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The Vanderbilt Hustler

The official student newspaper of Vanderbilt University.
Since 1888
The official student newspaper of Vanderbilt University

The Vanderbilt Hustler

The official student newspaper of Vanderbilt University.
The official student newspaper of Vanderbilt University

The Vanderbilt Hustler

The official student newspaper of Vanderbilt University.

Nashville got the ‘Star Treatment’ with Arctic Monkeys’ performance at Ascend Amphitheater

Arctic Monkeys’ first night in Nashville was a success with many impressive musical moments and harmonious lyrics, giving a 1970s aesthetic.
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Josh Rehders
Arctic Monkeys perform at Ascend Ampitheater in Nashville, TN, as photographed on Sept, 12, 2023. (Hustler Multimedia/Josh Rehders)

Although I am a new fan of Arctic Monkeys, I knew their first night at Ascend Amphitheater was going to be memorable. Their fluidity as a band is no surprise since they have been together since 2002. The English quartet has a vintage style, with old set pieces and a rock aesthetic of the ‘70s, making the performance a unique mix of retro style and new music.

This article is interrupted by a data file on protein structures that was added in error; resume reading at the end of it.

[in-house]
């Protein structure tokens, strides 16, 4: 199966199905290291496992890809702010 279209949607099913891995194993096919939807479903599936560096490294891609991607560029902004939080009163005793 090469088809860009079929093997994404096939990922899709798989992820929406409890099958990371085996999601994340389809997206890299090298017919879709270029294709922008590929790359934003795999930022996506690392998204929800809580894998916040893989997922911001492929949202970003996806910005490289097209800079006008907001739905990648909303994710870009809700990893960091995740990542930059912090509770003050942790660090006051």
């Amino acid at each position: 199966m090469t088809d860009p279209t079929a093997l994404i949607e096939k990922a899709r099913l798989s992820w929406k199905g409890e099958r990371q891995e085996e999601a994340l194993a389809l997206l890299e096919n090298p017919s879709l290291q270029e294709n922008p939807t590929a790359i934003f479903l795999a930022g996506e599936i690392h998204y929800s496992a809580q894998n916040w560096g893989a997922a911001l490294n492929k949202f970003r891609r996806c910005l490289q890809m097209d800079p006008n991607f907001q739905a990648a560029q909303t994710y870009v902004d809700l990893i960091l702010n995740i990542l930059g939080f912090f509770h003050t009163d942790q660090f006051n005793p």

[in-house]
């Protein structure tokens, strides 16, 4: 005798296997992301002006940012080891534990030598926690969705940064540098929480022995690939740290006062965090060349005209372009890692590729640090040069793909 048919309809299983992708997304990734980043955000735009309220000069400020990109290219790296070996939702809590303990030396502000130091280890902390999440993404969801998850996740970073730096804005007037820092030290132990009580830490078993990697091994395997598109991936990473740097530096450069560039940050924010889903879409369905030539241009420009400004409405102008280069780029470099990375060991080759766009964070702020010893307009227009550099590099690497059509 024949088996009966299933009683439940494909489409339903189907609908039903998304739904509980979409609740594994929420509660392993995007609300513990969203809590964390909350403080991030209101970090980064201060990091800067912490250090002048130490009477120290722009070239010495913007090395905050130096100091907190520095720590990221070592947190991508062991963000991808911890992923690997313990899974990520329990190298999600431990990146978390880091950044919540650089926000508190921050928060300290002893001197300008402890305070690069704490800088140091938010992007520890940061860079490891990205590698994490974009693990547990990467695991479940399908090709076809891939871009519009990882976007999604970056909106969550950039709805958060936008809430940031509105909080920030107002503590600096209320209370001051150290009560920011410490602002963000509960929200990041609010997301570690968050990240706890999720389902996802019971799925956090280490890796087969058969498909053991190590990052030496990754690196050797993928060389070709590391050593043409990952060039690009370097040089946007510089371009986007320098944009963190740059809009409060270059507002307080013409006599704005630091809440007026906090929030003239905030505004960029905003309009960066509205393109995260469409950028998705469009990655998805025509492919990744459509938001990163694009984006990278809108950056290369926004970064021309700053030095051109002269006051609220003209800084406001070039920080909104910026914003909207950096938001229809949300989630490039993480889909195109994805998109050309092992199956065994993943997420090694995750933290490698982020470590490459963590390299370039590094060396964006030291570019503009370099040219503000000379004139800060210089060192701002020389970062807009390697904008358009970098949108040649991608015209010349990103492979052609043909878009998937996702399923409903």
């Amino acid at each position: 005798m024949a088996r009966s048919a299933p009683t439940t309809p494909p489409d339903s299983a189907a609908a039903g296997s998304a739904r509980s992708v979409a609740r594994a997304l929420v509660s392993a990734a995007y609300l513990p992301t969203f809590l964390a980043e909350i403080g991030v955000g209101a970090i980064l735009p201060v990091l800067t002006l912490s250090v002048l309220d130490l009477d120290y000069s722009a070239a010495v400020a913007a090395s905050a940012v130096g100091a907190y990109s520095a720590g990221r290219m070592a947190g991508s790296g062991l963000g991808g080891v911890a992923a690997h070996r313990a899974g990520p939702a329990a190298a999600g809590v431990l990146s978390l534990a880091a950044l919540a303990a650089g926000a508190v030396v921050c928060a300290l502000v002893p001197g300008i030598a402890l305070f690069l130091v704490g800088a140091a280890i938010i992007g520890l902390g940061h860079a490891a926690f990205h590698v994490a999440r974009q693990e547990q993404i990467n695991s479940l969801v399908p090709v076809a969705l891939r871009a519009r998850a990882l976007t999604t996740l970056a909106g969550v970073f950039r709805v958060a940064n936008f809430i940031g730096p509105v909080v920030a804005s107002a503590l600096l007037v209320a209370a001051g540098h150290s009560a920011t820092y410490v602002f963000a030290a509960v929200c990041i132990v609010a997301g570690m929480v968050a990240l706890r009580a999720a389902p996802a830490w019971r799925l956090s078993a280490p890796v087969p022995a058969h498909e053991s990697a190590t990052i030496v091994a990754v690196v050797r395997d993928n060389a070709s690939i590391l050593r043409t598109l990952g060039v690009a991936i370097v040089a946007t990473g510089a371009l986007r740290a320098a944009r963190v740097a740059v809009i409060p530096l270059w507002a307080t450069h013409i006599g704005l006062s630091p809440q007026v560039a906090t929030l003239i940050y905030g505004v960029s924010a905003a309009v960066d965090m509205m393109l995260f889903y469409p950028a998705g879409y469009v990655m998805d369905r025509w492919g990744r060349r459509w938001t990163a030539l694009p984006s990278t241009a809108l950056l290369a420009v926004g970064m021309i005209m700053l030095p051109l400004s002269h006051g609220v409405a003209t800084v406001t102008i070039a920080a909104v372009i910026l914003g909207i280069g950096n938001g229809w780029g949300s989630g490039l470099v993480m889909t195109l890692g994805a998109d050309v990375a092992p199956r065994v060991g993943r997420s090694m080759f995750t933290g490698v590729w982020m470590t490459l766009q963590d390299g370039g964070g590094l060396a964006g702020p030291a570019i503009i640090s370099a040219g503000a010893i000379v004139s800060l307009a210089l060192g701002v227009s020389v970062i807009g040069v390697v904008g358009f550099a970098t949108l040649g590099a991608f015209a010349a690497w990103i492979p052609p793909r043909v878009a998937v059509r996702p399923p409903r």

Arctic Monkeys are known for their rock and roll feel, so it is no surprise that their opener would be the same. Fontaines D.C. is a post-punk band out of Dublin, Ireland formed in 2014, featuring members Grian Chatten, Carlos O’Connell, Conor Curley, Conor Deegan lll and Tom Coll. Throughout the opening act, the band flowed from one song to the next. Some notable songs from the setlist were “A Lucid Dream” from Fontaines D.C.’s 2020 album, “A Hero’s Death,” and the last song of the night “I Love You” released in their 2022 album, “Skinty Fia.” Chatten, the lead singer, was very emotive and moved about the stage frequently, keeping the audience engaged. Overall, Fontaines D.C. got a solid reaction from the crowd and prepared the amphitheater for the main show with their timeless appeal. 

Grain Chatten sings at front stage at Ascend Amphitheater, as captured on Sept. 12, 2023 (Hustler Multimedia/Josh Rehders)